COVID-19 is the most significant public health crisis Americans have seen in our lifetimes. Starting long before the pandemic, however, our city has faced a silent crisis that directly impacts public health: mass eviction. Eviction can send families into a downward spiral of unsafe housing, job loss, and educational gaps, and the city of Tulsa has the eleventh highest eviction rate in the nation.
The consequences of eviction have been radically heightened by COVID-19, as we face unprecedented levels of unemployment and newly dangerous effects of overcrowding and loss of housing. However, two new tools are available to help keep Tulsa families safe and healthy.
Recognizing the increased dangers of eviction, the Centers for Disease Control and Prevention issued a nationwide moratorium on eviction on Sept. 4 to help minimize the spread of COVID-19. By halting evictions, the moratorium prevents homelessness and overcrowding, allowing families to stay safe and healthy and protecting our whole community.
At the same time, landlords and property owners across Tulsa, the state, and the entire country are struggling in the face of record-high joblessness and families’ inability to pay rent. If not addressed, the eviction crisis could lead directly to a foreclosure crisis for many Tulsa landlords.
Fortunately, Tulsa County and the state of Oklahoma have approved emergency rental assistance with federal funds made available through the CARES Act. Nearly $40 million is available statewide to help struggling tenants pay rent, and to make landlords whole in the face of catastrophic rent shortfalls.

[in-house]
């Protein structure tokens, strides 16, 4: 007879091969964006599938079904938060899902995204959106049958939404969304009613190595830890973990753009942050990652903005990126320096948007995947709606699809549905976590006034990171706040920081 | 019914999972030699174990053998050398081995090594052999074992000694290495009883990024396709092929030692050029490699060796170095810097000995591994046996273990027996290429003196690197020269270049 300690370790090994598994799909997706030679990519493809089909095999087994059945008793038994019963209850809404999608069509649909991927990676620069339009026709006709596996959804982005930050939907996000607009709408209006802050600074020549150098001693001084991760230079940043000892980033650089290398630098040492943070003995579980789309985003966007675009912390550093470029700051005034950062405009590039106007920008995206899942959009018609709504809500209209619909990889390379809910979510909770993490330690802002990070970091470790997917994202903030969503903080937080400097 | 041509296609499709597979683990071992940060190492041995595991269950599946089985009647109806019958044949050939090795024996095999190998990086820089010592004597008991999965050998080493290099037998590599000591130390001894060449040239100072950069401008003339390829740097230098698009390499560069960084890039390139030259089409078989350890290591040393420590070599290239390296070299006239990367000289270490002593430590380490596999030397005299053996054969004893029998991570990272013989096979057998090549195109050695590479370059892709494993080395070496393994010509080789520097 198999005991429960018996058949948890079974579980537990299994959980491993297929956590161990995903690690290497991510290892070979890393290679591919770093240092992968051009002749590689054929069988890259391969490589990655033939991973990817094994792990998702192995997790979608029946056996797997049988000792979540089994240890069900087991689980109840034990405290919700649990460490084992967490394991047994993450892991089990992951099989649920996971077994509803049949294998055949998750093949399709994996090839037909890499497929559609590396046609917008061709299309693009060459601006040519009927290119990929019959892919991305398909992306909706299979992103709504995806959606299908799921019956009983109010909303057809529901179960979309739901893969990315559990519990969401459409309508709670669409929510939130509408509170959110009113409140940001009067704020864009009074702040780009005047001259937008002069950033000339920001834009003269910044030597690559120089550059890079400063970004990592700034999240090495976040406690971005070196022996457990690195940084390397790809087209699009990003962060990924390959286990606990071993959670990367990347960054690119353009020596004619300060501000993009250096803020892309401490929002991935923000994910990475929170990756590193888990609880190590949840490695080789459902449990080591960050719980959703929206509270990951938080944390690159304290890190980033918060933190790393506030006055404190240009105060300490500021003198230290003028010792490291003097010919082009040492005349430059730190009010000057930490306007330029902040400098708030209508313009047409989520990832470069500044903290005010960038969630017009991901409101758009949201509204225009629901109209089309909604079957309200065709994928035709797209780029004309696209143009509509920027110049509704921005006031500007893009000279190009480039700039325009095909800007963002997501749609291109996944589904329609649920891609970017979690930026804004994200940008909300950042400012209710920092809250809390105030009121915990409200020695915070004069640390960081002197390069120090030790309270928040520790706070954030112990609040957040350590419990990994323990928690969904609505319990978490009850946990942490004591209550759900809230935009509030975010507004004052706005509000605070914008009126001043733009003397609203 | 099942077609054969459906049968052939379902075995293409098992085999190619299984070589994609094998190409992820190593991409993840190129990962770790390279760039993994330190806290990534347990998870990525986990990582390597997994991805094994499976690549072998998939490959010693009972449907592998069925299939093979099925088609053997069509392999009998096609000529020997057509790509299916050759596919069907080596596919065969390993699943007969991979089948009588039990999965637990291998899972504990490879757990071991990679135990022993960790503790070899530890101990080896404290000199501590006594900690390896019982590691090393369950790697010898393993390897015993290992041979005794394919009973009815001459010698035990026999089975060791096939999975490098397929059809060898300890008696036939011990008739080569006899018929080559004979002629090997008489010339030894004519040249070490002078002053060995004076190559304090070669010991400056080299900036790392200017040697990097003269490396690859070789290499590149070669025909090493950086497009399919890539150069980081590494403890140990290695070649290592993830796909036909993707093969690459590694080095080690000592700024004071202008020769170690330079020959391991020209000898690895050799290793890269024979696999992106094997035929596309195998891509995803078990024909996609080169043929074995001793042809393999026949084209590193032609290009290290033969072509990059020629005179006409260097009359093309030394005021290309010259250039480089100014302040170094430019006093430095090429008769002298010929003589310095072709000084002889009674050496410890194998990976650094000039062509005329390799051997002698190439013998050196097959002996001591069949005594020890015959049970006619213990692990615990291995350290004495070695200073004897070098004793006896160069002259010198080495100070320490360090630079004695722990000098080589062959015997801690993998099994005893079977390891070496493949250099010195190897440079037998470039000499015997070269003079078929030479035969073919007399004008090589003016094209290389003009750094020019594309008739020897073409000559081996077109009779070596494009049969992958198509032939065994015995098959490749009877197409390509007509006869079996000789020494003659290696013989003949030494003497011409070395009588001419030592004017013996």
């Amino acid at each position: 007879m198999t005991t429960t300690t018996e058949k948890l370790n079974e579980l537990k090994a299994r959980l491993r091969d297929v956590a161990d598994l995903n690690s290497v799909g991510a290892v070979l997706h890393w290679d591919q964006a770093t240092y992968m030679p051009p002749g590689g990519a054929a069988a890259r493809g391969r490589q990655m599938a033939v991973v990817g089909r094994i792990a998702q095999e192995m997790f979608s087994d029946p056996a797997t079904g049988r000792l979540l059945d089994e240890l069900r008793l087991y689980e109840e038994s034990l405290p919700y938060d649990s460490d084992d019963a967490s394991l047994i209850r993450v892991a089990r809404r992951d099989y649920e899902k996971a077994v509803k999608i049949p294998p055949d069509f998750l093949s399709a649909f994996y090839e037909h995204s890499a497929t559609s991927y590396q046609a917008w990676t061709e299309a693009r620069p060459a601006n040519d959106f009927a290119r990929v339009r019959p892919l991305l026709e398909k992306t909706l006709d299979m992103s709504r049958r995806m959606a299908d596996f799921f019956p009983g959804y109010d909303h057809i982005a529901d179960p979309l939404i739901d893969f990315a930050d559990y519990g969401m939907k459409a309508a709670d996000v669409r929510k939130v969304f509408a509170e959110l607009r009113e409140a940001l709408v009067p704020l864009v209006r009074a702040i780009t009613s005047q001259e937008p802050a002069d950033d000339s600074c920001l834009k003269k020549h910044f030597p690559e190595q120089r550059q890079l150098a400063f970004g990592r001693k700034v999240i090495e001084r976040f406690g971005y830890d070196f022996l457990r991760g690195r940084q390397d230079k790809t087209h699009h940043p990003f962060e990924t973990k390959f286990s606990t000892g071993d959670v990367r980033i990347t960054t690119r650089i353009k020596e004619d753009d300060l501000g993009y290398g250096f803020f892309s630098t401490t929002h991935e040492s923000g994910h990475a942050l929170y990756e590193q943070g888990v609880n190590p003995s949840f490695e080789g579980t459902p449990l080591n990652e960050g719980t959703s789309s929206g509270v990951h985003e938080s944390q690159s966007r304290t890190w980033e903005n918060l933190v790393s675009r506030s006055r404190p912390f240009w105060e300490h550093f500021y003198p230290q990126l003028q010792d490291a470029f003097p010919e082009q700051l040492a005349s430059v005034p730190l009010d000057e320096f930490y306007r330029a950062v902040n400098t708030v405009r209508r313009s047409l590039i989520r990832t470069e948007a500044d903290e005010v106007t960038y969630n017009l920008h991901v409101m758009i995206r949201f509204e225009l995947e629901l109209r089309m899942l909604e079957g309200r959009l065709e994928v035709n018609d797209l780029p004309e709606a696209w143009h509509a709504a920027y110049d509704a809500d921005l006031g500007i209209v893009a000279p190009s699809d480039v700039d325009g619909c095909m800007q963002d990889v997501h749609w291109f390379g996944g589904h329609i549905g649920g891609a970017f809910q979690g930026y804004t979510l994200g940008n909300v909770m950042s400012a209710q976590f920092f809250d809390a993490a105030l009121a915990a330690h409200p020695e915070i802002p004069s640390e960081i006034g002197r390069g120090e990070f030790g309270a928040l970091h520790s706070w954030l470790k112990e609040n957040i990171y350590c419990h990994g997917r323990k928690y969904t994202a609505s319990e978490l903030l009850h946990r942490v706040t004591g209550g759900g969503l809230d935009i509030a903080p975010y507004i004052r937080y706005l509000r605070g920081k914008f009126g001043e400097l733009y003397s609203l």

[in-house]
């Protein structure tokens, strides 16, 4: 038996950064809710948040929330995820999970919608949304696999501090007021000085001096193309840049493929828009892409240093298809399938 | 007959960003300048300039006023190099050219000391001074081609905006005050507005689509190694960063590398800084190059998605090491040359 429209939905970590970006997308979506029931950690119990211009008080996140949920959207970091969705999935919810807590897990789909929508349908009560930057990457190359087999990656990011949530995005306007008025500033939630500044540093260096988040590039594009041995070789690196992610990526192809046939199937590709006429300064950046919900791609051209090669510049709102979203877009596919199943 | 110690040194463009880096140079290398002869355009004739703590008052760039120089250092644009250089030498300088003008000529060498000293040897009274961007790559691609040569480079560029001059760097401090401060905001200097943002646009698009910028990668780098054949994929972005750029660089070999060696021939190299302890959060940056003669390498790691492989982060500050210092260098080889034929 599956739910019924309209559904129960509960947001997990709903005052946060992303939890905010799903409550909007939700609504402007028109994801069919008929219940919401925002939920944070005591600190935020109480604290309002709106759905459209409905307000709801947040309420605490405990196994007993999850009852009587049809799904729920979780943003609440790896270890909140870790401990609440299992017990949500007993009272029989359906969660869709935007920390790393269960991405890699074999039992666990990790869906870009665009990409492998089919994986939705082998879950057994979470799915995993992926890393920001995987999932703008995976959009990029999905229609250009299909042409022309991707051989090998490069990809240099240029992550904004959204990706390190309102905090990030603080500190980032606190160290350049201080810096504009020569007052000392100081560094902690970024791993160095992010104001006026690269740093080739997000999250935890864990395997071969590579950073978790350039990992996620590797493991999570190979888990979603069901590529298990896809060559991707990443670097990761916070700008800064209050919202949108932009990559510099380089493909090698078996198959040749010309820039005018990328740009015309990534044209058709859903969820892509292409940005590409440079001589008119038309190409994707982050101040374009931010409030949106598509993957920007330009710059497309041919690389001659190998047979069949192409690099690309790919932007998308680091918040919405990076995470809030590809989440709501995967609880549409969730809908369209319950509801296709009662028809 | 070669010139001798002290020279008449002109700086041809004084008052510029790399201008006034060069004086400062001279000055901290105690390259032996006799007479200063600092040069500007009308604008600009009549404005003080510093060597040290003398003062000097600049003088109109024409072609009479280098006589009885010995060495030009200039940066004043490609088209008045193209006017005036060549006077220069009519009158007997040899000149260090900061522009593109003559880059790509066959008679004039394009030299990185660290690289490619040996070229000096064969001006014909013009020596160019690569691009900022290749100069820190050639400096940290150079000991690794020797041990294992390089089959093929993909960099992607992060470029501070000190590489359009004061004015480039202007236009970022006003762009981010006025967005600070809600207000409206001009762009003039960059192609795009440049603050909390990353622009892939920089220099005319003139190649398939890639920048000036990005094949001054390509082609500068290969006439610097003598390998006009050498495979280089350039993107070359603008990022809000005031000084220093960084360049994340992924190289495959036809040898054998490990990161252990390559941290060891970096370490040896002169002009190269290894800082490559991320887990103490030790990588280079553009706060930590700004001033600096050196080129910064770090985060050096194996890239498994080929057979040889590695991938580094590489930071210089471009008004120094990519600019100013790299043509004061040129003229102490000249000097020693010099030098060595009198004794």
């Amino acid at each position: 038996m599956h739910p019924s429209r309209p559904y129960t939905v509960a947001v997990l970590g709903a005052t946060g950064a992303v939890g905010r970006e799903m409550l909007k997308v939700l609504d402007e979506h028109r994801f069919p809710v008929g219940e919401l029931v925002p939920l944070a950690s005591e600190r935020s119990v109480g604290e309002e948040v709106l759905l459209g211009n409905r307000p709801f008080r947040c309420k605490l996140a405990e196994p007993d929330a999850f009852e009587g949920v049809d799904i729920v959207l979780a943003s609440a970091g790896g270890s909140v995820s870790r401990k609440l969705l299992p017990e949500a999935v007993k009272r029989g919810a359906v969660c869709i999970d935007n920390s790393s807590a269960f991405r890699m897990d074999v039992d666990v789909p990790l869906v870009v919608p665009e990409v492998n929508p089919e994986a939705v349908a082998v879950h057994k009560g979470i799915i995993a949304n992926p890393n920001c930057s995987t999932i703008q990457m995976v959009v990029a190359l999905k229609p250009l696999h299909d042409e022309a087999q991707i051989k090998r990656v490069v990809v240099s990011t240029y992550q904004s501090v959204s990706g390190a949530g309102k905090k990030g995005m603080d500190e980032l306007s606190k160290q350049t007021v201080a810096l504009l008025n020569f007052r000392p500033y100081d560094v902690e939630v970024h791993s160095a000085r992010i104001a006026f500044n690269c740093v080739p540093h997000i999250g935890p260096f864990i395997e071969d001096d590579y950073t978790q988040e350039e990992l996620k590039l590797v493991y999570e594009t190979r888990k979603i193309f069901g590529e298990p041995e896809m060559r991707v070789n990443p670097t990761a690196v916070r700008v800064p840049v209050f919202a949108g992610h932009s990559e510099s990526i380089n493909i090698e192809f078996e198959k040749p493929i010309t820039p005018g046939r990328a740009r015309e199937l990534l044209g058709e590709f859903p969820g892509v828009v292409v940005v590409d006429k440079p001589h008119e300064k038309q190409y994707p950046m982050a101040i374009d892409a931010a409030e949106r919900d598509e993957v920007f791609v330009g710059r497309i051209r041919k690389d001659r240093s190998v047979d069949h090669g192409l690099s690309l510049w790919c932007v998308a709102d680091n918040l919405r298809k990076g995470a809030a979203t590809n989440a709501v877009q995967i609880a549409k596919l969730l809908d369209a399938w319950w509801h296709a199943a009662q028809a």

People often assume that eviction is necessary to ensure landlords receive their owed rent. However, the Princeton University Eviction Lab found this summer that states banning eviction did not report lower levels of rent collection, showing eviction is not actually an effective tool for landlords seeking to recover owed rent. Rather, in times of economic crisis, rental assistance and other income stability programs are key to ensuring our affordable rental properties remain in the hands of Oklahomans rather than being snapped up by out-of-state companies with no investment in our communities.
The CDC eviction moratorium does not forgive rent or prevent the charging of late fees. However, when the moratorium is respected and rental assistance is leveraged, we can keep our entire community healthy while preserving our economic stability and critical affordable housing.
The Oklahoma Access to Justice Commission has called for cities to look into the role “right to counsel,” or ensuring everyone has access to an attorney, could play in preventing evictions. Right now, lawyers from Legal Aid Services of Oklahoma and volunteers from the community are at eviction court every day to ensure Tulsans are aware of their rights and can connect with the help they need to pay rent.
Many people may be unaware of the CDC moratorium and the CARES Act-funded rental assistance programs. The Oklahoma Access to Justice Foundation encourages landlords, tenants, community partners, lawyers, and the courts to all work together to educate themselves on the protections and assistance in place, and ensure Oklahoma families are not being unfairly or unsafely displaced. Any tenants who are struggling to pay rent should call 211 or visit oklaw.org to learn more about both the CDC moratorium and rental assistance. Any landlords with struggling tenants should do the same.
COVID-19 is an unprecedented challenge for all of us, but by working together to address specific impacts such as the eviction crisis we can keep Tulsa families and our whole community safe, healthy, and strong.
Katie Dilks is the executive director of the Oklahoma Access to Justice Foundation, which works to develop and implement policy initiatives designed to expand access to and enhance the quality of justice in civil legal matters for low-income Oklahoma residents.